For Mike Iamele, success started to mean all the wrong things. He couldn’t imagine how much this realization would change his life.
I grew up in a different time. Life was speeding up. Messages could be sent around the world in mere seconds. Companies could be started anywhere with a wi-fi signal. People like Justin Bieber and Tila Tequila had found international fame from social media. Tech entrepreneurs like Mark Zuckerberg were becoming just as big of celebrities as actors and athletes.
And the rules for success were changing.
Everything was happening younger, faster, sooner. And I wanted it now. I wanted the prestigious job and six-figure salary well before my 30th birthday.
And, with a little mixture of persistence and luck, I landed there—my dream job. I was 22, just about to graduate college. I had helped start a PR firm just months before. And, upon graduation, I’d claim my rightful spot as part-owner. It had all fallen into place for me.
I’d played by the rules of success, and I’d won.
I spent my early 20s living the lifestyle we’re told to want in our 20s—drinking too much, sleeping around, making good money, doing work that mattered. I was on top of the world. It seemed like I had figured life out way before my time.
But, truthfully, which each new achievement, I was always a bit let down. It never quite felt like I imagined it would. Success never really felt like success. It felt more like…blood. All over my bathroom floor.
I remember waking up from a night of drinking and vomiting. That wasn’t altogether surprising. But the blood was. Especially when it didn’t stop. For months.
I was hospitalized. I was hooked up to an IV. I underwent test after test as doctors tried to determine what was wrong with me.
And it was about that time that I realized that maybe I was playing the game of success by someone else’s rules.
In the two weeks leading up to my MRI, I had no choice but to redefine my lifestyle—and quickly. I tried every type of therapy known to man, regardless of how “out there” it seemed. Acupuncture, Reiki, reflexology, herbs, meditation, nutrition, green smoothies, EFT, writing forgiveness letters and apologies. I was determined to get better, mostly to get back to my hard-partying, hard-working lifestyle.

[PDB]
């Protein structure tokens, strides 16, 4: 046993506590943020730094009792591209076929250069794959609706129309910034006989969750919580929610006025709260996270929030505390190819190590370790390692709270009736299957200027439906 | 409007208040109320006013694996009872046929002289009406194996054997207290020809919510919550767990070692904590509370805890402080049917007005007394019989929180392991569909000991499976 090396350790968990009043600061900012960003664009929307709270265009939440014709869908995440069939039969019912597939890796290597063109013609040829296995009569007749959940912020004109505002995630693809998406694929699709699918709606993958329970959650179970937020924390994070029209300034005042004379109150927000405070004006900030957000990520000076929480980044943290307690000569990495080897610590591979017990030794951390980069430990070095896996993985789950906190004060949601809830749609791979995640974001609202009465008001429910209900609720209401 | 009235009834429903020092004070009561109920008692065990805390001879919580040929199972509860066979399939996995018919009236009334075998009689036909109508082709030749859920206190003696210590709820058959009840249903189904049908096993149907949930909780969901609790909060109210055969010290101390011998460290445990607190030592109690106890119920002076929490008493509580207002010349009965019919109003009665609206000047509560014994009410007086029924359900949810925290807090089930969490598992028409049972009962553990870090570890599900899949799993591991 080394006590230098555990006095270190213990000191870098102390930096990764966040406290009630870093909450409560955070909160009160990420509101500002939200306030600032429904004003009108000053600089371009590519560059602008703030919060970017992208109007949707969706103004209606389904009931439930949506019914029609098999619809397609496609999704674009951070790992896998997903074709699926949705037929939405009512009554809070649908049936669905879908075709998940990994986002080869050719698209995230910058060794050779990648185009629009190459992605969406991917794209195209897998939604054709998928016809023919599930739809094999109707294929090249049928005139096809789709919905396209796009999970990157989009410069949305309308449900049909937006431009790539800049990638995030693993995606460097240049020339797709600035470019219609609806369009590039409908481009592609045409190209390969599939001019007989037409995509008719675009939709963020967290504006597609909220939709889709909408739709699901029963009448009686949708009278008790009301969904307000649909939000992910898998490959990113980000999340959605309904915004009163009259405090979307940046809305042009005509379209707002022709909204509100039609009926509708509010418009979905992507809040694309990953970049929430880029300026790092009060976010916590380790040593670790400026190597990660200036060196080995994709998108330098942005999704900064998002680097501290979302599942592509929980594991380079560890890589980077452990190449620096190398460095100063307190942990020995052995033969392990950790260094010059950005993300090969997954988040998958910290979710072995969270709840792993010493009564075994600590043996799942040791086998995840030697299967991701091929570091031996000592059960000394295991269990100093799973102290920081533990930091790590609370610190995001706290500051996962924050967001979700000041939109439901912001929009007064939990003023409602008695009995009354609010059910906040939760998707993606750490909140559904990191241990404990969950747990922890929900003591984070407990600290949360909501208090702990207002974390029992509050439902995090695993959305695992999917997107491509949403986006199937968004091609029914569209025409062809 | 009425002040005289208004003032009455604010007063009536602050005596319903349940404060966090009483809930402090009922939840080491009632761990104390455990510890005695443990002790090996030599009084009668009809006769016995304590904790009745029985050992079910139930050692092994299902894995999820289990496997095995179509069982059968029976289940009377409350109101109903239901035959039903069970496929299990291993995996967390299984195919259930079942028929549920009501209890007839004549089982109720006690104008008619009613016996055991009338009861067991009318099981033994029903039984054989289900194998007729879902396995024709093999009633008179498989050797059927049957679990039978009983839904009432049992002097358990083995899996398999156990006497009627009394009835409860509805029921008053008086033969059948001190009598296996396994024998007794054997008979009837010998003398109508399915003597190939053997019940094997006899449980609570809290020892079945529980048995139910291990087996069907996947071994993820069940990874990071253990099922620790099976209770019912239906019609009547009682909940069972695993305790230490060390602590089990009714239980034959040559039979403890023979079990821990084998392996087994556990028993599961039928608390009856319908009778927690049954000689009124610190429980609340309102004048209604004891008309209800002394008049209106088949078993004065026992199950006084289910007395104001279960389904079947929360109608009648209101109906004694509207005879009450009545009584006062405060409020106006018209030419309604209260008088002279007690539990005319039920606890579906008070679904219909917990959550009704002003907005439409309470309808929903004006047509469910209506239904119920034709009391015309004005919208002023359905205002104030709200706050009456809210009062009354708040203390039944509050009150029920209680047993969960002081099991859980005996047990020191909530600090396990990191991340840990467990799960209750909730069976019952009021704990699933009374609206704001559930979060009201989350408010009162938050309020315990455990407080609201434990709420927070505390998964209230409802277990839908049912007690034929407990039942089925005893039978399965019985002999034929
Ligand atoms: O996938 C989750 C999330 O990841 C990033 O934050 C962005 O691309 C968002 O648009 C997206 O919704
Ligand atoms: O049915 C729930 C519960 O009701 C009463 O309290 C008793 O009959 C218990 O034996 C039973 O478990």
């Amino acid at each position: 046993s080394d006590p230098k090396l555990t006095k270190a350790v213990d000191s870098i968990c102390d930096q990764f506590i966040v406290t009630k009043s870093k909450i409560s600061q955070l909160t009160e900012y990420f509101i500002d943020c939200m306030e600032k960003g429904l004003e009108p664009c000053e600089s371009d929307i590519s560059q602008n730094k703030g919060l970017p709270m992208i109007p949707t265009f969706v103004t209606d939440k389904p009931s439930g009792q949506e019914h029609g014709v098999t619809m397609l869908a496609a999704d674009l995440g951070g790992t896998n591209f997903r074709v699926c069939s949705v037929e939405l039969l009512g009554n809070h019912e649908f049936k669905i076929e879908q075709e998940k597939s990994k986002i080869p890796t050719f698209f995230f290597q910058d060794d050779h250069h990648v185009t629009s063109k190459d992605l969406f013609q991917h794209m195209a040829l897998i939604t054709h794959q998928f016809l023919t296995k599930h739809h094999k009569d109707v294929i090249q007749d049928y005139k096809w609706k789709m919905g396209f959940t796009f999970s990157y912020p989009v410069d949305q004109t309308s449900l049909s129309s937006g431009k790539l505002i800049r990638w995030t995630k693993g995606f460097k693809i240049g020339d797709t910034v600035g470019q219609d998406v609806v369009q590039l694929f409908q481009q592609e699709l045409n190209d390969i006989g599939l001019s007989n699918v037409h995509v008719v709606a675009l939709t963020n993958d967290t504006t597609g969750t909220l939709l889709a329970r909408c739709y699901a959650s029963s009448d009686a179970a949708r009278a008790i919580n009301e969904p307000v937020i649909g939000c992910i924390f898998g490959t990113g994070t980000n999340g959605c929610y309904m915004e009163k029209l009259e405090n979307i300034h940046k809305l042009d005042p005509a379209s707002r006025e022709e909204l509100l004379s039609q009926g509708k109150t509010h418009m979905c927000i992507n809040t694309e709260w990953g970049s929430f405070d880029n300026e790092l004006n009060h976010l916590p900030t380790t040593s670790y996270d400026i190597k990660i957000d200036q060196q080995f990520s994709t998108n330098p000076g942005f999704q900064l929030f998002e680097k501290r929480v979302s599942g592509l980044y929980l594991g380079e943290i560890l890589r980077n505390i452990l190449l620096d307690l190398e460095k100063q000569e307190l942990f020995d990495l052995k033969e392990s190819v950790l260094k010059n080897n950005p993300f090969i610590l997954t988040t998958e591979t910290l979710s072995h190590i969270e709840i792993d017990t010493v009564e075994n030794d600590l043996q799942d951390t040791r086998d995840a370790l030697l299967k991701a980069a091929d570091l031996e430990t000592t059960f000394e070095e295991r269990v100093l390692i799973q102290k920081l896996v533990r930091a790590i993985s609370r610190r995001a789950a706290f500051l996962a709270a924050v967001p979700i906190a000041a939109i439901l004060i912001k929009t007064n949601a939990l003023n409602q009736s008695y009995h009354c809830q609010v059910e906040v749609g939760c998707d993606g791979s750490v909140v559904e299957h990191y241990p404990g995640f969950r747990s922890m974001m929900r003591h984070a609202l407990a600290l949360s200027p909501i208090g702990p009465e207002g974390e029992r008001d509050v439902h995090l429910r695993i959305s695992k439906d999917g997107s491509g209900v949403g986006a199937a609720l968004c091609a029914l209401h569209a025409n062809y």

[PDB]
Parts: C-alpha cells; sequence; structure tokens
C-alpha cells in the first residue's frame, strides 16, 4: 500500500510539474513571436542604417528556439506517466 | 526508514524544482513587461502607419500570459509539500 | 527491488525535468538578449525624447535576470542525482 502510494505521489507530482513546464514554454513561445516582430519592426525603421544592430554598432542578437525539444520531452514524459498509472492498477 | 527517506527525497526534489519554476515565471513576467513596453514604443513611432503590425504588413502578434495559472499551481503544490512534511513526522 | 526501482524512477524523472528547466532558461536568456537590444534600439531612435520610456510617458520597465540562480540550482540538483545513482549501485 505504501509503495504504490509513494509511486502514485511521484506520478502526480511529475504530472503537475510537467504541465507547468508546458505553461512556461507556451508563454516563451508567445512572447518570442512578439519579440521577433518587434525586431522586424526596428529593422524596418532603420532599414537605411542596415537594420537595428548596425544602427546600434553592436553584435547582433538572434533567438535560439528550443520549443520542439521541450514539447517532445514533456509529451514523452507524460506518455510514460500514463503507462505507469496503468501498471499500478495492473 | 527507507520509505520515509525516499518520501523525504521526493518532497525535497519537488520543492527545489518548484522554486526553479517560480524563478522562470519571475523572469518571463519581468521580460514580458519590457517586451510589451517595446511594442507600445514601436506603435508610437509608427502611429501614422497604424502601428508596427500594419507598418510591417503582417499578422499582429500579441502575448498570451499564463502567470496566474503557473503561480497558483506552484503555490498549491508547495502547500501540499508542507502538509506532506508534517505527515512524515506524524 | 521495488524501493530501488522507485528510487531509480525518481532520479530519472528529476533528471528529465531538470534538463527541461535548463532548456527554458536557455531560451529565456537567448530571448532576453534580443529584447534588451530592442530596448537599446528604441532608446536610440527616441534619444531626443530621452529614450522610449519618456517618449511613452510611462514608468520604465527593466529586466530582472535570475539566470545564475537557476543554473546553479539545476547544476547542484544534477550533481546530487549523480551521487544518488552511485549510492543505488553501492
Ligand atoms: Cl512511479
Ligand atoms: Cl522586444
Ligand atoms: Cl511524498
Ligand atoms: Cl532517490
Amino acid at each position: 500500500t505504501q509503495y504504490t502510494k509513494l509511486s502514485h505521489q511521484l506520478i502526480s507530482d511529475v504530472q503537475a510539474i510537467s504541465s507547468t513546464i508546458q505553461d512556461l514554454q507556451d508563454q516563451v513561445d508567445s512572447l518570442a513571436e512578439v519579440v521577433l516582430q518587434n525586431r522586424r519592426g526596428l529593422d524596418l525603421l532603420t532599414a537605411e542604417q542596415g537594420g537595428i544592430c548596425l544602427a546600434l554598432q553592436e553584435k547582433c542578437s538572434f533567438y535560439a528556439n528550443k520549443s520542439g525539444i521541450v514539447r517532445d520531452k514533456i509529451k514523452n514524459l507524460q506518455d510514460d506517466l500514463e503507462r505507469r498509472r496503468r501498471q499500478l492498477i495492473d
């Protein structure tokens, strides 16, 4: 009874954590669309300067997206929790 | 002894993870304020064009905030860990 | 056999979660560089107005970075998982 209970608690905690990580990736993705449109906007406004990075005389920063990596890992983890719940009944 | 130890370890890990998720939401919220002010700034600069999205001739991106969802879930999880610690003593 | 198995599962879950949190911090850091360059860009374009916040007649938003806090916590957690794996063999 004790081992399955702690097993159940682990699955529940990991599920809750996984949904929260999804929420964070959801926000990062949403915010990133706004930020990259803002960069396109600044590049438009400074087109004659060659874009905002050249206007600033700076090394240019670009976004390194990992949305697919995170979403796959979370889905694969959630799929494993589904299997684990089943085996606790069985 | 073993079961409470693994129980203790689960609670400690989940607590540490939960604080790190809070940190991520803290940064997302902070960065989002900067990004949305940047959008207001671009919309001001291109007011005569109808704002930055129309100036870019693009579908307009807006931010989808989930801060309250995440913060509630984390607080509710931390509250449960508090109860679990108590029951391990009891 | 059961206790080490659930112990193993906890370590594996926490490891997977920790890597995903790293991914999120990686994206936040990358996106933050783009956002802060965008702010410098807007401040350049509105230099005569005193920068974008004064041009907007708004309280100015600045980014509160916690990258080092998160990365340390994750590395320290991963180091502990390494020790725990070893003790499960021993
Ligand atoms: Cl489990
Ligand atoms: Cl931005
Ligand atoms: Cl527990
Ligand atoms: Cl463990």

All the while, my roommate—a friend I had known for years—was taking care of me while I could barely walk or eat. He’d stay in to watch movies with me. He’d rub my back when I was bent over in pain.
And, sooner or later, it became pretty obvious that we were falling in love with each other. How, I don’t know. Neither of us had been with a man. Neither of us had been interested, at least to my knowledge. Yet there we were. In love.
My mind flashed across the women I’d slept with. My partying lifestyle. My job. My boozing. And I realized that it was great—but it was someone else’s life. I lived that one already, and it left me sick and unhappy. If I was going to be truly happy, I’d have to redefine success on my own terms.
Work on my own terms. Health on my own terms. Happiness on my own terms. And love on my own terms.
I decided to rip down the life I’d spent years building. I decided to try to make this relationship work—even if it could only be platonic. I decided to leave my job and create a new company on my own terms—one where I only worked 4-6 hours a day and removed all stress from my life. I decided to give up booze, to eat healthy, to focus on my own well-being. I decided to remove anyone from my life who wasn’t supporting my newfound definition of success.
And, not surprisingly, my MRI results showed no sign of disease. I was fine. I was better than fine. I was better. But, more than that, I had created a life that was my own—totally and completely my own. One that I had defined for myself.
And I looked back to the outside world—to the rapidly evolving success happening around me. To the pressures on young people—on anyone, really. To the obsession with achieving the world as fast and as soon as possible. To hitting that six-figure mark, or seven-figure mark, or whatever milestone seemed impressive. To being the person you think you’re supposed to be.
And I realized that success isn’t something you can follow. It’s personal. It’s one-of-a-kind. Because it’s your life. And no one else gets to live it but you.
So the only way to achieve what is going to make you happy is to define it for yourself. Maybe that’s money, power, and fame. And, if it is, great. There’s absolutely no judgment when it comes to success. Because it’s all about what you really want.
But maybe it’s unconventional love and healthy living. Maybe it’s making a difference in the world. Maybe it’s traveling and seeing other cultures. Maybe it’s just spending time with loved ones.
Only you get to judge if you’re successful or not. Because only you can create your own definition of success.
You’re playing by your own rules. It’s a game only you can play. In fact, some might say you were born to play it.
And nothing feels more successful than winning by your own rules.
Want more? You can pre-order Mike Iamele’s new book, Enough Already: Create Success on Your Own Terms, coming April 1st from Conari Press.
Find Mike’s Daily Blog at bostonwellnesscoach.com.
Photo: Eli Duke/Flickr